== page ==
American field-grade officers and senior enlisted soldiers have told me many times that the Taliban have an effective low-tech way of fighting in Afghanistan, as does the Afghan National Army, when they are left to their own devices. Both sides favor motorcycles in terrain that is often too rugged for our up-armored Humvees and—for a combination of good and bad reasons—don’t wear body armor or even, sometimes, helmets. They are able to dash up hills—common terrain in Afghanistan—and deal with the rudimentary, pitted roads by using two wheels rather than four. Afghans can often tell when the dirt roads have been disturbed by an IED-emplacing team, as American soldiers tell me they cannot, so they are less reliant on up-armored vehicles. We could in theory copy the Afghan tactics, but probably at initial higher loss of life, and it is politically unacceptable to tell the American public that we are abandoning our way of war for the Afghan way at this point in the game.
As for air power, well, the Taliban are winning and they don’t have an air force. Given the often irrational hostility of the Afghan people to air strikes, it is arguable that the ANA would antagonize fewer Afghans if it didn’t use air strikes either.
On a broader level, the Kagans seem not to understand the nature of the war they’ve been advising on for many years. They state that “the civil war has been largely suspended since 2001.” But it has been obvious to Afghans and many foreign observers for some time that the conflict is more or less a civil war, pitting northern Tajiks, Uzbeks, Turkmen, and others who join the Afghan National Army and Police against southern and eastern Pashtuns who join the Taliban or cooperate with them. Is it likely the war will heat up when we draw down to a skeleton force or zero troops? Unclear. To some extent the current civil war is a proxy war about the presence of foreign troops, so there’s a good argument to be made that when we leave violence will fall.
But even if the Taliban are heartened by our exit, there’s a limit to what they can accomplish. Their backing is almost exclusively from the Pashtuns, who are 40 percent of the population, and the other 60 percent are in a much better position now than they were prior to 2001. One of the effects of the NATO presence has been to empower the non-Pashtuns—unintentionally—by empowering the national army the Pashtuns rarely join. Another effect is to open careers and wealth to young people of talent who are not from politically powerful families. Perhaps the classic case over the last decades has been the rise of the Hazara minority—much oppressed by the Taliban because they are Shia—through their statistical over-representation in higher education. The American University of Afghanistan, the best-known private college, is jokingly known as the “Hazara University of Afghanistan” because so many Hazara families have scraped together the $5,000 annual tuition or encouraged their children to seek scholarships.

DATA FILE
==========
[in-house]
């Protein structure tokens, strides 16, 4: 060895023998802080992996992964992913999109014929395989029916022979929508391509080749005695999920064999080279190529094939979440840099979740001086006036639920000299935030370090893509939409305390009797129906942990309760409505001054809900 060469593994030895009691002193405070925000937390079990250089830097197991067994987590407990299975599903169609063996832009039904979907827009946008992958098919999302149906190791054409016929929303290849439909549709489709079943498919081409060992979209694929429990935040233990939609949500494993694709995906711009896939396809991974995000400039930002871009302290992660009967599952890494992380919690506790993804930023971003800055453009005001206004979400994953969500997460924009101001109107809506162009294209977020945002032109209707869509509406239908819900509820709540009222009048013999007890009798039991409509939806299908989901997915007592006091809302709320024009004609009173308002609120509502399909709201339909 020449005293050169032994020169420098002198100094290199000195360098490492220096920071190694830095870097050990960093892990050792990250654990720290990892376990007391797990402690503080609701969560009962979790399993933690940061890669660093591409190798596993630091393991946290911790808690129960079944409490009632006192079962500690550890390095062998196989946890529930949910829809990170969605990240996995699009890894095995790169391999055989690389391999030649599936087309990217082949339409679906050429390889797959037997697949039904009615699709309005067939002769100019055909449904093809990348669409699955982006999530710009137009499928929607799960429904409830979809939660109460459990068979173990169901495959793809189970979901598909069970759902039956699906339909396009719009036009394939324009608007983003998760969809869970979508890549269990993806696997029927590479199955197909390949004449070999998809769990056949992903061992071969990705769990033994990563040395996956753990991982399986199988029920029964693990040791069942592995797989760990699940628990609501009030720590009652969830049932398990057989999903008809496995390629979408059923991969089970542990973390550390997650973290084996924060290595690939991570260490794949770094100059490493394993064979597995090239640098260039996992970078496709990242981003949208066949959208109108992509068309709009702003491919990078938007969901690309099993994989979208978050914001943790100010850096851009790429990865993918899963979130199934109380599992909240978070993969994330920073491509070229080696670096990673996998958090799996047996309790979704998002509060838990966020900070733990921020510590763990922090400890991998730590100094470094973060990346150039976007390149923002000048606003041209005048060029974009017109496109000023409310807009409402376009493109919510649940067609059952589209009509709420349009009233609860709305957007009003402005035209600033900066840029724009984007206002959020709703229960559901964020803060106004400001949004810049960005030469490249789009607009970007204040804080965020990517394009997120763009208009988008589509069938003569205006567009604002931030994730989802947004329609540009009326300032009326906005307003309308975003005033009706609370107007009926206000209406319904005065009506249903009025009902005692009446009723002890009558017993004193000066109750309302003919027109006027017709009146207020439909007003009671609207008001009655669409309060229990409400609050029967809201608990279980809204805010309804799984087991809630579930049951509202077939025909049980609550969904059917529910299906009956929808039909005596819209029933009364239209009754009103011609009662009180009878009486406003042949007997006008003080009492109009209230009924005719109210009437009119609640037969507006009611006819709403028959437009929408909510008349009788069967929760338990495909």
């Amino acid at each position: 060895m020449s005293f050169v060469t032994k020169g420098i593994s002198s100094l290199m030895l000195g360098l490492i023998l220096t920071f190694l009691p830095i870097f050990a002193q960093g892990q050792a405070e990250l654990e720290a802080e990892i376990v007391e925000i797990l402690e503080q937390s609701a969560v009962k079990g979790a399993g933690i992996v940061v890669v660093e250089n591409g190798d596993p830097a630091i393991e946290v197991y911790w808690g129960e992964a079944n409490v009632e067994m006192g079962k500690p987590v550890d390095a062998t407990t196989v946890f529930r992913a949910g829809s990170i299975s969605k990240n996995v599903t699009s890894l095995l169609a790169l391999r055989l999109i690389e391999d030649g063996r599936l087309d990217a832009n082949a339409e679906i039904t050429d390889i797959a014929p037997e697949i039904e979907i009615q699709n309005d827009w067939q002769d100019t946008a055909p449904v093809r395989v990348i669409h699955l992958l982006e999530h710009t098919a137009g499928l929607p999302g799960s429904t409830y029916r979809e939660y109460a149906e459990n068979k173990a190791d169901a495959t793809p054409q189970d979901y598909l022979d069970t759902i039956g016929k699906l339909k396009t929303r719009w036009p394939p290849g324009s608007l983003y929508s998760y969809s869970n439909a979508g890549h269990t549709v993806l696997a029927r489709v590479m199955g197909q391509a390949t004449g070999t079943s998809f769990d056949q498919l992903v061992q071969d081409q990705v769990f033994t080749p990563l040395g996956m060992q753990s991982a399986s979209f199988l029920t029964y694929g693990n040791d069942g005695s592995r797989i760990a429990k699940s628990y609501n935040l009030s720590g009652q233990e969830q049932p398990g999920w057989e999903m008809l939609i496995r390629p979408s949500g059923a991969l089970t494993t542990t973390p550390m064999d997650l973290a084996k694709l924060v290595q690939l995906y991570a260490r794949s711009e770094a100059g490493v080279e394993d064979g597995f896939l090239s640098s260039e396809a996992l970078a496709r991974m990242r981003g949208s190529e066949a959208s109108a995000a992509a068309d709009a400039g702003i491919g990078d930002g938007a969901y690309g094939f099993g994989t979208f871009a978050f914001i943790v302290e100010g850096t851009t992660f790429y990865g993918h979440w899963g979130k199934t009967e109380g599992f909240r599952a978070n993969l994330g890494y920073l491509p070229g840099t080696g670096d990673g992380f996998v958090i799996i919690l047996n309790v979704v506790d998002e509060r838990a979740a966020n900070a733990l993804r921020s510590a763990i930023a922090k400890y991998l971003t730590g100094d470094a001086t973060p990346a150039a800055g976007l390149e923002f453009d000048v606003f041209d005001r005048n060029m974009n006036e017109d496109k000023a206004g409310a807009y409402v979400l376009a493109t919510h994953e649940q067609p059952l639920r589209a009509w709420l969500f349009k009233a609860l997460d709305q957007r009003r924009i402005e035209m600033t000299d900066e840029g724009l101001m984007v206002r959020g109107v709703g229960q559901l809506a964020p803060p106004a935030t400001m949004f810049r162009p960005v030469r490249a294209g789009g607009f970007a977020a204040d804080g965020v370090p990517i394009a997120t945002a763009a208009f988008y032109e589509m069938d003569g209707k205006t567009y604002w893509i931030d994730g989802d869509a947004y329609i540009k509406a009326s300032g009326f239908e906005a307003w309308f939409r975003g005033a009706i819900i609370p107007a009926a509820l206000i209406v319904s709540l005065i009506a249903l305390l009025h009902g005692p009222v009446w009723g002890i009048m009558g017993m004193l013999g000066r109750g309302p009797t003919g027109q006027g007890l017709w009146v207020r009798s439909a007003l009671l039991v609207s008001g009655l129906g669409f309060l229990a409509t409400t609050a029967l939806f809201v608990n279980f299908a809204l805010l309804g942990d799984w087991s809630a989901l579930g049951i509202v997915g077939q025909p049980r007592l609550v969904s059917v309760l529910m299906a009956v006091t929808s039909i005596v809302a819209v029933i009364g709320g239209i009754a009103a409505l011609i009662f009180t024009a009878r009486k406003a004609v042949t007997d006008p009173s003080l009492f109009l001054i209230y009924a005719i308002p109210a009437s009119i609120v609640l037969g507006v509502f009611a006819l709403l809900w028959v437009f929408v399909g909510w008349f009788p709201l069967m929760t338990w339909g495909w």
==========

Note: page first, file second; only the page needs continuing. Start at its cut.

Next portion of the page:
While I am not a huge optimist about Afghanistan’s transition to a Western-style democracy, I do not think we will set in motion the collapse of the country or its reversion to the Taliban if we remove all our troops. It’s not a decision to be made lightly, but it’s not a decision to be made based on stale, ideologically based arguments. And whether a given conservative supports or opposes the “zero option,” the recent election results suggest that being identified as the party of continuous war and war spending does not do our cause any good.